with approximately 17 native tree plantings along the eastern edge.
ASFPM
May 2012
Table 2: Summary of Existing Conditions
vs. Proposed Improvements
Objective
Existing Conditions
Proposed Actions
Preserve heritage trees and
preserve/enhance desirable
environmental features
72 heritage trees in project review area
57 heritage trees to be preserved;
164 potential heritage trees (canopy value of
875 ft2 or more) to be planted;
21.2 acres of native grass and wildflowers to be
planted. Would preserve existing area
containing a mix of native grasses and
herbaceous species.
Remove exotic plant species and plant
native trees and grasses
Numerous exotic and/or invasive species
67 mature (DBH ≥ 6 inches) invasive/exotic
trees removed; 482 native trees planted
Preserve and enhance canopy cover
16.3 acres of canopy cover in project
area
12.2 acres would be preserved;
5.3 acres to be added
Improve wildlife habitat
Channelized creek, impervious cover, and
numerous invasive species compromise
value of wildlife habitat
Plant 482 native trees and 21.2 acres of native
grasses and wildflowers that provide food and
shelter to wildlife
Establish depressions
No depressions are present
20 aquatic depressions totaling 21,600 sq ft
(0.5 acres) proposed
Establish riffles and pools
No riffles or pools present
22 check dams/riffles to be placed within the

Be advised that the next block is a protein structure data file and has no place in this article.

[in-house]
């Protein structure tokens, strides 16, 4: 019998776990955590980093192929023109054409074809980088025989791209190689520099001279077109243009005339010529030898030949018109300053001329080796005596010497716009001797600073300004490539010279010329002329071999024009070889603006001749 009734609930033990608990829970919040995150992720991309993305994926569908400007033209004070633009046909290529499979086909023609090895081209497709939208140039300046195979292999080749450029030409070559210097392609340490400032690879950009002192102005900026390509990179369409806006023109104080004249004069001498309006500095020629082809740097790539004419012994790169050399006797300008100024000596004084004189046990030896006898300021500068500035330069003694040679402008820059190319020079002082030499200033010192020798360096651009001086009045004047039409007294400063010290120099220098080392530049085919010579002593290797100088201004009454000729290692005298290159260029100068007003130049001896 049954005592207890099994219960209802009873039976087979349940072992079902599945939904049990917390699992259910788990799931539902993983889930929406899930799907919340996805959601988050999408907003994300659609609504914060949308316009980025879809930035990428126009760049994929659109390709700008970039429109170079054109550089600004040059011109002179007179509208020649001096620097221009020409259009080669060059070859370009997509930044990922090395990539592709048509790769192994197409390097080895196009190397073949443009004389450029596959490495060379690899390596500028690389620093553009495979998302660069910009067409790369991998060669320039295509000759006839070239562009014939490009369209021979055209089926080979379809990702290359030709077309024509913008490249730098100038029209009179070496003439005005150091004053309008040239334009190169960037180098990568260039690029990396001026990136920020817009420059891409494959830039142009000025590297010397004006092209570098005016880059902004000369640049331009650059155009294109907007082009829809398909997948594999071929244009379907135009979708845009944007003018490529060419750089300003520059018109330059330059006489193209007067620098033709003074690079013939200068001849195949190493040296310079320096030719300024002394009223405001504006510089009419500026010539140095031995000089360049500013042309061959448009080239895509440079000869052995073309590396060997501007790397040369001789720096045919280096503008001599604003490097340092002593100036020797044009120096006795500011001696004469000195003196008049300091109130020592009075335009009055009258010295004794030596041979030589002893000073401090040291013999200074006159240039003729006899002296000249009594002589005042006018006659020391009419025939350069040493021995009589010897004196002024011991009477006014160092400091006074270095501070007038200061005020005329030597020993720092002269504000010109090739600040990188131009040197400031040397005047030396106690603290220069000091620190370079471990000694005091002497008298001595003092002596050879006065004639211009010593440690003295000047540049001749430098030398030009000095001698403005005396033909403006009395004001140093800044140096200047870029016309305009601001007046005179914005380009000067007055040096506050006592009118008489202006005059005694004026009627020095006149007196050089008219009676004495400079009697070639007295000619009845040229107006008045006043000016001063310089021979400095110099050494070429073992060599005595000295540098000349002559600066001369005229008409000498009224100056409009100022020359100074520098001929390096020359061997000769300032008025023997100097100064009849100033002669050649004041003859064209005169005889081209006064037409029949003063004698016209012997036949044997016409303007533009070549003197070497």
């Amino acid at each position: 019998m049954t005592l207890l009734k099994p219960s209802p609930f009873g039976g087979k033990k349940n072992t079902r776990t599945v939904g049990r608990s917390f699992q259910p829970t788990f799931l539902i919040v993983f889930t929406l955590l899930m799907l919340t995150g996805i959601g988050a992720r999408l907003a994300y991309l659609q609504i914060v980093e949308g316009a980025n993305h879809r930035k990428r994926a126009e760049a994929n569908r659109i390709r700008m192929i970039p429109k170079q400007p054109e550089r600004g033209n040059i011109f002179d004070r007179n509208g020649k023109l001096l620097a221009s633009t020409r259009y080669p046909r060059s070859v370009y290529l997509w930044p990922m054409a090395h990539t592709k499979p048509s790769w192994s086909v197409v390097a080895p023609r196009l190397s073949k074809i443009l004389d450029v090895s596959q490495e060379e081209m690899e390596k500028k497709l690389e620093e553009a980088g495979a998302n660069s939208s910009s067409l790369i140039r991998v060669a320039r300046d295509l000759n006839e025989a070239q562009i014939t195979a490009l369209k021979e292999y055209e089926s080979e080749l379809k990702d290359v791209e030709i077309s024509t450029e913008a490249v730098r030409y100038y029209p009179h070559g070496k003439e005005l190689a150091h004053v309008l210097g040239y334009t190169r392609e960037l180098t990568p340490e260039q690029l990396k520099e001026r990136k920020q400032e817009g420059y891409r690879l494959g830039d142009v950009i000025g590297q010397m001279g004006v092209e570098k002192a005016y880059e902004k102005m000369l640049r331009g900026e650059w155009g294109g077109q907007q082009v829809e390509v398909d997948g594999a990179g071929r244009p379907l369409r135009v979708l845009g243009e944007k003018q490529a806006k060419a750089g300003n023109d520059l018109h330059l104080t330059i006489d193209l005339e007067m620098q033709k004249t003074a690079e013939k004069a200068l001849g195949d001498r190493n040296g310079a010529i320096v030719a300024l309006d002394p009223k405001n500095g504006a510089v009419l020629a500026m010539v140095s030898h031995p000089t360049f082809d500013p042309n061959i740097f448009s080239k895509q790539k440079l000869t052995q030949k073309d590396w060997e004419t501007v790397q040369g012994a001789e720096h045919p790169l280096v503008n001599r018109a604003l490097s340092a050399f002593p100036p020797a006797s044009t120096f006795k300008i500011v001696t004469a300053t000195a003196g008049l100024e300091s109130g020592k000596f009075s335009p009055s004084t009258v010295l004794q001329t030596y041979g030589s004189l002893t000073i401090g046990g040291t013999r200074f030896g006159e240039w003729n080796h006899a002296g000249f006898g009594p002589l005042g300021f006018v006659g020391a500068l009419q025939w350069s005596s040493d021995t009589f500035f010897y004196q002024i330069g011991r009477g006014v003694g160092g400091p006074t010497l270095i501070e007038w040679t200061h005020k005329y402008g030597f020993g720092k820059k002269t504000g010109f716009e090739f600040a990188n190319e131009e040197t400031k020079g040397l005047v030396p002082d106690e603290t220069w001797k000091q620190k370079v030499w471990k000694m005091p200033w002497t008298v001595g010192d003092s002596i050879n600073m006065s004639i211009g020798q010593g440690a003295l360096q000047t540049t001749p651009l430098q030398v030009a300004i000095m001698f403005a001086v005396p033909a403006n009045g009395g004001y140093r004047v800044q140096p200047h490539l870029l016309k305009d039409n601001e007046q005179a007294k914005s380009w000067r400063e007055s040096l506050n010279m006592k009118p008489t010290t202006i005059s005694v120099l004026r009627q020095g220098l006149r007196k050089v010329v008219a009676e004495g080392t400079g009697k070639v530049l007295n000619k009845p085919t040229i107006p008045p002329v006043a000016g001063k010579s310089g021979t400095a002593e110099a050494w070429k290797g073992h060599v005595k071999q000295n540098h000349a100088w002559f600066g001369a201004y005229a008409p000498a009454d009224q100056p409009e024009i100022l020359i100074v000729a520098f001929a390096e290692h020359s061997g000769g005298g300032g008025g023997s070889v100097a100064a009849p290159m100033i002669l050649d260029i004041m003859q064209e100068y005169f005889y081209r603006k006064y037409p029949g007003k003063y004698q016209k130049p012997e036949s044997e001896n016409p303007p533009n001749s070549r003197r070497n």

three proposed watercourses
Provide meandering low flow channel
and increase channel sinuosity
Existing sinuosity rating: none to
moderate
Proposed sinuosity rating: moderate to high
ASFPM
May 2012
NWP 27 PCN
• Adapted NWP 14 application form to NWP 27 as
per USACE recommendation
• Form simplifies the process
• Incorporated Mitigation Plan and previous
documents as appendices
• NWP 27 approved without comment
ASFPM
May 2012
Keys to Success
• Clearly defined goals
• Collaborative approach between and within
agencies, program, and consultant team
• Communication (monthly progress meetings with
program and team progress meetings)
ASFPM
May 2012
Results / Benefits
By coordinating the engineering design with permitting
requirements:
• Sustainable design
• Buy-in from all stakeholders
• NWP 27 approved without comment
• Significant time savings
• Cost Savings
• Remove downstream homes from the floodplain
• Stream restoration/enhancement
ASFPM
May 2012
Current Assessment Tools - TXRAM
• QHEI replaced by TXRAM
• Texas Rapid Assessment Method
• Aquatic Resource Compensation Calculator
ASFPM
May 2012
Thank You’s
•
•
•
•
•
Bexar County Flood Control Program
City of San Antonio Storm Water Engineering
USACE Fort Worth District
AECOM
Terra Design Group
ASFPM
May 2012
Questions?
ASFPM
May 2012